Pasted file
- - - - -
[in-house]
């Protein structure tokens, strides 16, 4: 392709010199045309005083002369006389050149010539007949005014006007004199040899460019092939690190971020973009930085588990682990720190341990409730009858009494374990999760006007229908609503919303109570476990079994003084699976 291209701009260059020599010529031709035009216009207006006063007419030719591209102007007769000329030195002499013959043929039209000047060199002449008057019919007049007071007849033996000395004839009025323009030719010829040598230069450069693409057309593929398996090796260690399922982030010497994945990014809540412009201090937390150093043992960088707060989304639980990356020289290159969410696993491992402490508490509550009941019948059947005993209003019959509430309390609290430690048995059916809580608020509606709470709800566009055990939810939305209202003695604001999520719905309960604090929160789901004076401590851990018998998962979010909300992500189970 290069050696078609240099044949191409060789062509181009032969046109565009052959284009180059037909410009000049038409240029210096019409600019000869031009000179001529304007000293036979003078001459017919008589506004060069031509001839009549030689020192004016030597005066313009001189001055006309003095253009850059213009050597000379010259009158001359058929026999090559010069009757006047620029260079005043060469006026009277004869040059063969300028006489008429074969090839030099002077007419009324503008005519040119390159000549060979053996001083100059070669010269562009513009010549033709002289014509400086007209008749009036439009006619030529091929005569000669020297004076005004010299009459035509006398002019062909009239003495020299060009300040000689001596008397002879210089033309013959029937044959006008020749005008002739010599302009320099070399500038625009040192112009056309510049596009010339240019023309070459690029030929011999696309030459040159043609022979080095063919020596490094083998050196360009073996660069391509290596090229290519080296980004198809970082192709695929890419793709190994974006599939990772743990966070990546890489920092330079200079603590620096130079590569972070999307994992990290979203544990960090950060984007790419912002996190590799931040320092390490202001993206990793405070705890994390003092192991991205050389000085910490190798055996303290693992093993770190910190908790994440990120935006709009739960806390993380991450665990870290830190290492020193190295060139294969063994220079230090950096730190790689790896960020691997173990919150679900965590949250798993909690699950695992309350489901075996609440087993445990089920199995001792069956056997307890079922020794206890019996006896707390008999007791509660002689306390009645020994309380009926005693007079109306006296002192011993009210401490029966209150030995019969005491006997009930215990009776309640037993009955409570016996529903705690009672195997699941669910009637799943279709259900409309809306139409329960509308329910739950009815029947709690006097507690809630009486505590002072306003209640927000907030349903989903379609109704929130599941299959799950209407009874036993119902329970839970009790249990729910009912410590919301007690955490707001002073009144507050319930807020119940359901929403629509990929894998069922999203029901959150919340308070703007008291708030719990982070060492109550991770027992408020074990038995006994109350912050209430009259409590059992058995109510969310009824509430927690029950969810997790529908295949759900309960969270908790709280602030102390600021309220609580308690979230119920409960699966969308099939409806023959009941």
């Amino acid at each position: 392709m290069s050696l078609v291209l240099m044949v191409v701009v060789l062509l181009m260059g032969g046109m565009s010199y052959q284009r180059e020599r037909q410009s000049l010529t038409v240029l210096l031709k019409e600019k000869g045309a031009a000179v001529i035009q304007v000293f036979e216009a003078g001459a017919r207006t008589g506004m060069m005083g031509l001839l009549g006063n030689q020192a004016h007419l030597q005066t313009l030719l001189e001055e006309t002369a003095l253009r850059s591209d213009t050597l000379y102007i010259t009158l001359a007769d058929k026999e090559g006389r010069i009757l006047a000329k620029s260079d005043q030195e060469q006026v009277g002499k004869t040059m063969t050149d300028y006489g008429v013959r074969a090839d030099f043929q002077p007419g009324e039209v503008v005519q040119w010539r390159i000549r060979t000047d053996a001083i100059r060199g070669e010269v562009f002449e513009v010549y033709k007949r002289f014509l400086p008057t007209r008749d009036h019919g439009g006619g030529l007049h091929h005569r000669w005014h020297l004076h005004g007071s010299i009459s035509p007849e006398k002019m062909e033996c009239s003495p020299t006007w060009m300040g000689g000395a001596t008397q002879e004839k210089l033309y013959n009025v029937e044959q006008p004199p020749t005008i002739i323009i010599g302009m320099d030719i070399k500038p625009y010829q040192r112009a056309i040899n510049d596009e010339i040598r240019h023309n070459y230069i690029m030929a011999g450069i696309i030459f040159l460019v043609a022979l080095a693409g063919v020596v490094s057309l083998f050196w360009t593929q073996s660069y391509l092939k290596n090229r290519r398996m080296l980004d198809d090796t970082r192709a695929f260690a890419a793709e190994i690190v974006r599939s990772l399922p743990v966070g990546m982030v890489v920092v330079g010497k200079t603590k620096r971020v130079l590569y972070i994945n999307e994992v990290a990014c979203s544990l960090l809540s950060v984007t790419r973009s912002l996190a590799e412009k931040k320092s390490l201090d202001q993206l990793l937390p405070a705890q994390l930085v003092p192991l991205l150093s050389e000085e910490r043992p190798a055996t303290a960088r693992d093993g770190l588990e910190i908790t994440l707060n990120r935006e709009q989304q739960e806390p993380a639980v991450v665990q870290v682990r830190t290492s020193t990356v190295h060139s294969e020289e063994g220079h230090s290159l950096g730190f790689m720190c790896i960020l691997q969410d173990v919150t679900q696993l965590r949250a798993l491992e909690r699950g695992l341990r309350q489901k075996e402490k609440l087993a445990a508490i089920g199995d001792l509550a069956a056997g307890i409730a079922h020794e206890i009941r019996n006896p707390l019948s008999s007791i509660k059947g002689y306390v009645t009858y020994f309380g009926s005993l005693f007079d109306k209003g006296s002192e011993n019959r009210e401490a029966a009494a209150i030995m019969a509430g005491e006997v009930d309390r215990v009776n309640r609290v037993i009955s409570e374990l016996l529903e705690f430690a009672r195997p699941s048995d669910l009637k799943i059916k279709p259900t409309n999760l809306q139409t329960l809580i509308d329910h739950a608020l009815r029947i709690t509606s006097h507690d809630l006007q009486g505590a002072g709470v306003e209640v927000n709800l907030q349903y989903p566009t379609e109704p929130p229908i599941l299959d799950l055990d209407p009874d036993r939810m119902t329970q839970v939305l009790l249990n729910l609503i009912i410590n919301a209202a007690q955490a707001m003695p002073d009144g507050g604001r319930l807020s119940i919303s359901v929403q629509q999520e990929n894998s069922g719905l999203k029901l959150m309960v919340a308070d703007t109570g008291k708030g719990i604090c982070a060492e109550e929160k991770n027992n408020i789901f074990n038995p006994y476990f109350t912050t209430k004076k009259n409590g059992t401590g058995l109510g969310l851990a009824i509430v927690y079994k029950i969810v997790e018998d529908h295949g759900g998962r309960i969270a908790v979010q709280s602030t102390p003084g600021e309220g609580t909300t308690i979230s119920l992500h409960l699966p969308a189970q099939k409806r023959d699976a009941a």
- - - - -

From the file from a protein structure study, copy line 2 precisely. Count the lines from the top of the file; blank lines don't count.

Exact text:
């Protein structure tokens, strides 16, 4: 392709010199045309005083002369006389050149010539007949005014006007004199040899460019092939690190971020973009930085588990682990720190341990409730009858009494374990999760006007229908609503919303109570476990079994003084699976 291209701009260059020599010529031709035009216009207006006063007419030719591209102007007769000329030195002499013959043929039209000047060199002449008057019919007049007071007849033996000395004839009025323009030719010829040598230069450069693409057309593929398996090796260690399922982030010497994945990014809540412009201090937390150093043992960088707060989304639980990356020289290159969410696993491992402490508490509550009941019948059947005993209003019959509430309390609290430690048995059916809580608020509606709470709800566009055990939810939305209202003695604001999520719905309960604090929160789901004076401590851990018998998962979010909300992500189970 290069050696078609240099044949191409060789062509181009032969046109565009052959284009180059037909410009000049038409240029210096019409600019000869031009000179001529304007000293036979003078001459017919008589506004060069031509001839009549030689020192004016030597005066313009001189001055006309003095253009850059213009050597000379010259009158001359058929026999090559010069009757006047620029260079005043060469006026009277004869040059063969300028006489008429074969090839030099002077007419009324503008005519040119390159000549060979053996001083100059070669010269562009513009010549033709002289014509400086007209008749009036439009006619030529091929005569000669020297004076005004010299009459035509006398002019062909009239003495020299060009300040000689001596008397002879210089033309013959029937044959006008020749005008002739010599302009320099070399500038625009040192112009056309510049596009010339240019023309070459690029030929011999696309030459040159043609022979080095063919020596490094083998050196360009073996660069391509290596090229290519080296980004198809970082192709695929890419793709190994974006599939990772743990966070990546890489920092330079200079603590620096130079590569972070999307994992990290979203544990960090950060984007790419912002996190590799931040320092390490202001993206990793405070705890994390003092192991991205050389000085910490190798055996303290693992093993770190910190908790994440990120935006709009739960806390993380991450665990870290830190290492020193190295060139294969063994220079230090950096730190790689790896960020691997173990919150679900965590949250798993909690699950695992309350489901075996609440087993445990089920199995001792069956056997307890079922020794206890019996006896707390008999007791509660002689306390009645020994309380009926005693007079109306006296002192011993009210401490029966209150030995019969005491006997009930215990009776309640037993009955409570016996529903705690009672195997699941669910009637799943279709259900409309809306139409329960509308329910739950009815029947709690006097507690809630009486505590002072306003209640927000907030349903989903379609109704929130599941299959799950209407009874036993119902329970839970009790249990729910009912410590919301007690955490707001002073009144507050319930807020119940359901929403629509990929894998069922999203029901959150919340308070703007008291708030719990982070060492109550991770027992408020074990038995006994109350912050209430009259409590059992058995109510969310009824509430927690029950969810997790529908295949759900309960969270908790709280602030102390600021309220609580308690979230119920409960699966969308099939409806023959009941």